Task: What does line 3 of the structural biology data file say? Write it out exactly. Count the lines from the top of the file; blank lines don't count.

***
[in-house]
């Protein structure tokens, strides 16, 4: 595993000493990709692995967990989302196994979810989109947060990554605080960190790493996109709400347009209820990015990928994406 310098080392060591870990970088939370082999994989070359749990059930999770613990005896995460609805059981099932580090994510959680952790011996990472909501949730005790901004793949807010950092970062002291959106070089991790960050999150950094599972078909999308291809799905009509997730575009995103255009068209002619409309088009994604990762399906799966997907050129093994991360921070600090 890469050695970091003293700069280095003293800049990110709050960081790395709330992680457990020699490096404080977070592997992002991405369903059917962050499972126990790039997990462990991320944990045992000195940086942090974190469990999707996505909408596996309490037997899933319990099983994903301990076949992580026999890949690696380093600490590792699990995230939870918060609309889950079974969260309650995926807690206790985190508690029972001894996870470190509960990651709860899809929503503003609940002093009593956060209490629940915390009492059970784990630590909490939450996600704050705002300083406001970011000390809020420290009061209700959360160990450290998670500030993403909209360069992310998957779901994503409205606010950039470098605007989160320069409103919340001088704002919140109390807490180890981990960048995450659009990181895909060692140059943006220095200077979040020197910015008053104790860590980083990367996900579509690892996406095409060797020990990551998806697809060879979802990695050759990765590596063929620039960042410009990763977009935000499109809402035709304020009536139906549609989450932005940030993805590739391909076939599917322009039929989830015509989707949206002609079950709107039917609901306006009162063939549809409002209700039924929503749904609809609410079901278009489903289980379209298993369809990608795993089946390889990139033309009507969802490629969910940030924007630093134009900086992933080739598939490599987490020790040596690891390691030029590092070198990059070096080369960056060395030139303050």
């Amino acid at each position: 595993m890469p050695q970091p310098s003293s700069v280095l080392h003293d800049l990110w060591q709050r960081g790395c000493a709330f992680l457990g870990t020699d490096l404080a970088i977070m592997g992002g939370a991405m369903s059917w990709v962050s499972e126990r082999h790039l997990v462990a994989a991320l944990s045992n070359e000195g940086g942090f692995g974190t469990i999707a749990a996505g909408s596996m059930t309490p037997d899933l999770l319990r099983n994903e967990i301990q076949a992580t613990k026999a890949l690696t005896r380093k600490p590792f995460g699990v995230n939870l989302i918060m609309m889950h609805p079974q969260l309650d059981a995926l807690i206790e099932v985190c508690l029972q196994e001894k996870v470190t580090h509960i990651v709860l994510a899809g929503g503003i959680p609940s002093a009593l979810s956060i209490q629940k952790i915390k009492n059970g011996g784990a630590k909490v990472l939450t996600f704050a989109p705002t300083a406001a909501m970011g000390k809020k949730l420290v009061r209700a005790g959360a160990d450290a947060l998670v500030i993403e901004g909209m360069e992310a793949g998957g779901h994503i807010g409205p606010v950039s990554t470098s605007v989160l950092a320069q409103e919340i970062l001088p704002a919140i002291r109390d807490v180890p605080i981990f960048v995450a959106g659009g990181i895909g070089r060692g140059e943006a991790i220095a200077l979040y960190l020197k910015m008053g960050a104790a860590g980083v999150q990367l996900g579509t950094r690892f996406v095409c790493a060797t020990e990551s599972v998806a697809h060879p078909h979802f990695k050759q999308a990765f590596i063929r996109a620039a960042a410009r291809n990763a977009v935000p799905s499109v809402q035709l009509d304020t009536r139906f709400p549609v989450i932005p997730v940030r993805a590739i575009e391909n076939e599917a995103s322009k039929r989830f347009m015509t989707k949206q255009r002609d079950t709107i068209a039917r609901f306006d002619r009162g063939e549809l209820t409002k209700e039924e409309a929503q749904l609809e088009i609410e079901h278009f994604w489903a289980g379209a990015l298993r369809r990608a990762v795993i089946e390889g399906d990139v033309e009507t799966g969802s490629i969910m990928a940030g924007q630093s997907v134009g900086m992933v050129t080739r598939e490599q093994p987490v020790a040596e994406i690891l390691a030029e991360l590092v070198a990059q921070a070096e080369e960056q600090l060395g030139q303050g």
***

């Amino acid at each position: 595993m890469p050695q970091p310098s003293s700069v280095l080392h003293d800049l990110w060591q709050r960081g790395c000493a709330f992680l457990g870990t020699d490096l404080a970088i977070m592997g992002g939370a991405m369903s059917w990709v962050s499972e126990r082999h790039l997990v462990a994989a991320l944990s045992n070359e000195g940086g942090f692995g974190t469990i999707a749990a996505g909408s596996m059930t309490p037997d899933l999770l319990r099983n994903e967990i301990q076949a992580t613990k026999a890949l690696t005896r380093k600490p590792f995460g699990v995230n939870l989302i918060m609309m889950h609805p079974q969260l309650d059981a995926l807690i206790e099932v985190c508690l029972q196994e001894k996870v470190t580090h509960i990651v709860l994510a899809g929503g503003i959680p609940s002093a009593l979810s956060i209490q629940k952790i915390k009492n059970g011996g784990a630590k909490v990472l939450t996600f704050a989109p705002t300083a406001a909501m970011g000390k809020k949730l420290v009061r209700a005790g959360a160990d450290a947060l998670v500030i993403e901004g909209m360069e992310a793949g998957g779901h994503i807010g409205p606010v950039s990554t470098s605007v989160l950092a320069q409103e919340i970062l001088p704002a919140i002291r109390d807490v180890p605080i981990f960048v995450a959106g659009g990181i895909g070089r060692g140059e943006a991790i220095a200077l979040y960190l020197k910015m008053g960050a104790a860590g980083v999150q990367l996900g579509t950094r690892f996406v095409c790493a060797t020990e990551s599972v998806a697809h060879p078909h979802f990695k050759q999308a990765f590596i063929r996109a620039a960042a410009r291809n990763a977009v935000p799905s499109v809402q035709l009509d304020t009536r139906f709400p549609v989450i932005p997730v940030r993805a590739i575009e391909n076939e599917a995103s322009k039929r989830f347009m015509t989707k949206q255009r002609d079950t709107i068209a039917r609901f306006d002619r009162g063939e549809l209820t409002k209700e039924e409309a929503q749904l609809e088009i609410e079901h278009f994604w489903a289980g379209a990015l298993r369809r990608a990762v795993i089946e390889g399906d990139v033309e009507t799966g969802s490629i969910m990928a940030g924007q630093s997907v134009g900086m992933v050129t080739r598939e490599q093994p987490v020790a040596e994406i690891l390691a030029e991360l590092v070198a990059q921070a070096e080369e960056q600090l060395g030139q303050g």